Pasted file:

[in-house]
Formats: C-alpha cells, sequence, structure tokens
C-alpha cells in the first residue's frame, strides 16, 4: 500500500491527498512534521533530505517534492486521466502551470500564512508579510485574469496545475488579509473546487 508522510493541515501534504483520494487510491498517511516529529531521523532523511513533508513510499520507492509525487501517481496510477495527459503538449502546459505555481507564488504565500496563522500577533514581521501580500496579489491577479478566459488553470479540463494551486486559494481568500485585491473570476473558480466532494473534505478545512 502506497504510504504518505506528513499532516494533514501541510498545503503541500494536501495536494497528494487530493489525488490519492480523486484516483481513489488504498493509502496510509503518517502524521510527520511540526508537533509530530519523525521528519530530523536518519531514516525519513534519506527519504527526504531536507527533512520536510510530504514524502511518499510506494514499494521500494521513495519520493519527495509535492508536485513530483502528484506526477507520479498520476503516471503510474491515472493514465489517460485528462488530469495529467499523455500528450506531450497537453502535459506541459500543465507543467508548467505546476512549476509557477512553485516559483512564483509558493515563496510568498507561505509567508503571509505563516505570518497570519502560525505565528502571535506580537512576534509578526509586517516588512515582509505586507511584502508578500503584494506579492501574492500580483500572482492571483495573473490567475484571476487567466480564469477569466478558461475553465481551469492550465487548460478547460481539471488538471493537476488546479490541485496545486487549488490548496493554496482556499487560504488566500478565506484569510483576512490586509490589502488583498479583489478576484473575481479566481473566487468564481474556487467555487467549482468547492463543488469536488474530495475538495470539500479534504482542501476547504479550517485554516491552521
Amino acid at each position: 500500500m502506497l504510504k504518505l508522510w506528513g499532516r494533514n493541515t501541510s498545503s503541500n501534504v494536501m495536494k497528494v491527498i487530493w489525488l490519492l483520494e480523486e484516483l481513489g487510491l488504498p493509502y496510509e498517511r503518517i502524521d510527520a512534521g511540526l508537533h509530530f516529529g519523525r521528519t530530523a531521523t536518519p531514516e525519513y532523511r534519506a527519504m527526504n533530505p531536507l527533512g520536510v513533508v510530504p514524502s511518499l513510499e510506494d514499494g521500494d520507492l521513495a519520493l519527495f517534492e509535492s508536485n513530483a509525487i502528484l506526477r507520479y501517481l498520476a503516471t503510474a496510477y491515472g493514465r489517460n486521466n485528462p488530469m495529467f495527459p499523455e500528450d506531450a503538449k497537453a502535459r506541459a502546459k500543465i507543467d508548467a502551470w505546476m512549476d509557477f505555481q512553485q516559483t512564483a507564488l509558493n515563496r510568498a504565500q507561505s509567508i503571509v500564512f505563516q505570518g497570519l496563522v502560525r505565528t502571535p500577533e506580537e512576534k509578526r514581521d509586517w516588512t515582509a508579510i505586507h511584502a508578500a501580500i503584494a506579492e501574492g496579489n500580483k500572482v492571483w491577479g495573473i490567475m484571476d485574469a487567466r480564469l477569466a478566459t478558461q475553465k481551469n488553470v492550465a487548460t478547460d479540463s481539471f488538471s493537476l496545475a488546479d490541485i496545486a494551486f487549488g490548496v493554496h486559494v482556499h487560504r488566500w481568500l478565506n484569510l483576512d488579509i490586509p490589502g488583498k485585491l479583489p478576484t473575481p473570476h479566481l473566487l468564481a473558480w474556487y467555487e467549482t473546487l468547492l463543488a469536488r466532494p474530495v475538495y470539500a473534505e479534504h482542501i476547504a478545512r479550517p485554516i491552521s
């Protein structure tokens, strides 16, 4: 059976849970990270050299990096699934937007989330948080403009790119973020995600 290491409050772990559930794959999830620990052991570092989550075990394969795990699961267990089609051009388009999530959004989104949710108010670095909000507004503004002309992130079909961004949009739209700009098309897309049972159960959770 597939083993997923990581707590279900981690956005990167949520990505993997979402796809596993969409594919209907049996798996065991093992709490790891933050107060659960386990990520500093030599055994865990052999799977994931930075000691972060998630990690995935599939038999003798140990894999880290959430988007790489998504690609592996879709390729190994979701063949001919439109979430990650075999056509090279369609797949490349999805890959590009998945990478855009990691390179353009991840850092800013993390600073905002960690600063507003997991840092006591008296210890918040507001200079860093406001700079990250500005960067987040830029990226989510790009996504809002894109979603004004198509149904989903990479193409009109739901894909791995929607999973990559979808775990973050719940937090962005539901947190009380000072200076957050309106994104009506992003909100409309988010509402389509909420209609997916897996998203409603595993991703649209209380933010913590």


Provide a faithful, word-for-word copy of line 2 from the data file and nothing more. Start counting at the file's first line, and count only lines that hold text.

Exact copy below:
Formats: C-alpha cells, sequence, structure tokens